Women are faced with the triple burden of agricultural production, caring for HIV/AID victims and orphans, and collecting water and firewood. Almost all HIV/AIDS-affected households covered in a survey of the Central region reported reduced agricultural production. HIV/AIDS-affected groups will be in the front line facing incremental climate change risks.

For a country like Malawi climate change has the potential to produce extreme setbacks for human development. Even very small increments to risk through climate change can be expected to create rapid downwards spirals.

Some of the risks can be mitigated through better information, flood management infrastructure and drought-response measures. Social resilience has to be developed through social provision, welfare transfers and safety nets that raise the productivity of the most vulnerable households, empowering them to manage risk more effectively.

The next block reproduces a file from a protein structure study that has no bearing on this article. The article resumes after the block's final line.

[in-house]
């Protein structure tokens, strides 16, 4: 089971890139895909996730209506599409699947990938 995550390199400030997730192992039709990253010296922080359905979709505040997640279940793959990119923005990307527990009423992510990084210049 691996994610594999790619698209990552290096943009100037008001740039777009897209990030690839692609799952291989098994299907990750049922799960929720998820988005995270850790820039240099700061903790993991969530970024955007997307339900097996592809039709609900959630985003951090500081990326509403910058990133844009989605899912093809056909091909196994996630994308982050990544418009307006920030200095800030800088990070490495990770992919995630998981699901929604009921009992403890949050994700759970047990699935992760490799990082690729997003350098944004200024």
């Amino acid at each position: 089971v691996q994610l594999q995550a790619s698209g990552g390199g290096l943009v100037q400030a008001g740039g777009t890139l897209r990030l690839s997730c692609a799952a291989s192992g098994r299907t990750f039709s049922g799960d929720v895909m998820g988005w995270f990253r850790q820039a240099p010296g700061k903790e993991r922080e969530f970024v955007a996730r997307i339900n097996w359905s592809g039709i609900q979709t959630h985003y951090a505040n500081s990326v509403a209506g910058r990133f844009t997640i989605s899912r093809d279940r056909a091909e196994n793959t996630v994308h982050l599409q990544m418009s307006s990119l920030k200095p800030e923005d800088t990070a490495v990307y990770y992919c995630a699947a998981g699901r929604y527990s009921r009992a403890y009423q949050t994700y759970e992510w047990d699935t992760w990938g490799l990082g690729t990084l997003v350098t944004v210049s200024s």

Reducing Vulnerability Through Agriculture

One of the ways in which climate shocks create cycles of disadvantage is through their impact on agricultural production. When a drought or flood destroys a harvest, the resulting loss of income and assets can leave households unable to afford the seed, fertilizer and other inputs needed to restore production the following year. Well framed public policy interventions can break the cycle, as demonstrated by recent experience in Malawi.

The 2005 maize harvest in Malawi was one of the worst on record. Following successive droughts and floods, production fell from 1.6 million tonnes in the previous year to 1.2 million tonnes—a decline of 29 percent. Over five million people faced food shortages. With rural incomes in free fall, households lacked the resources to invest in inputs for the 2006 cropping season, raising the spectre of a famine on the scale of that experienced in 2002.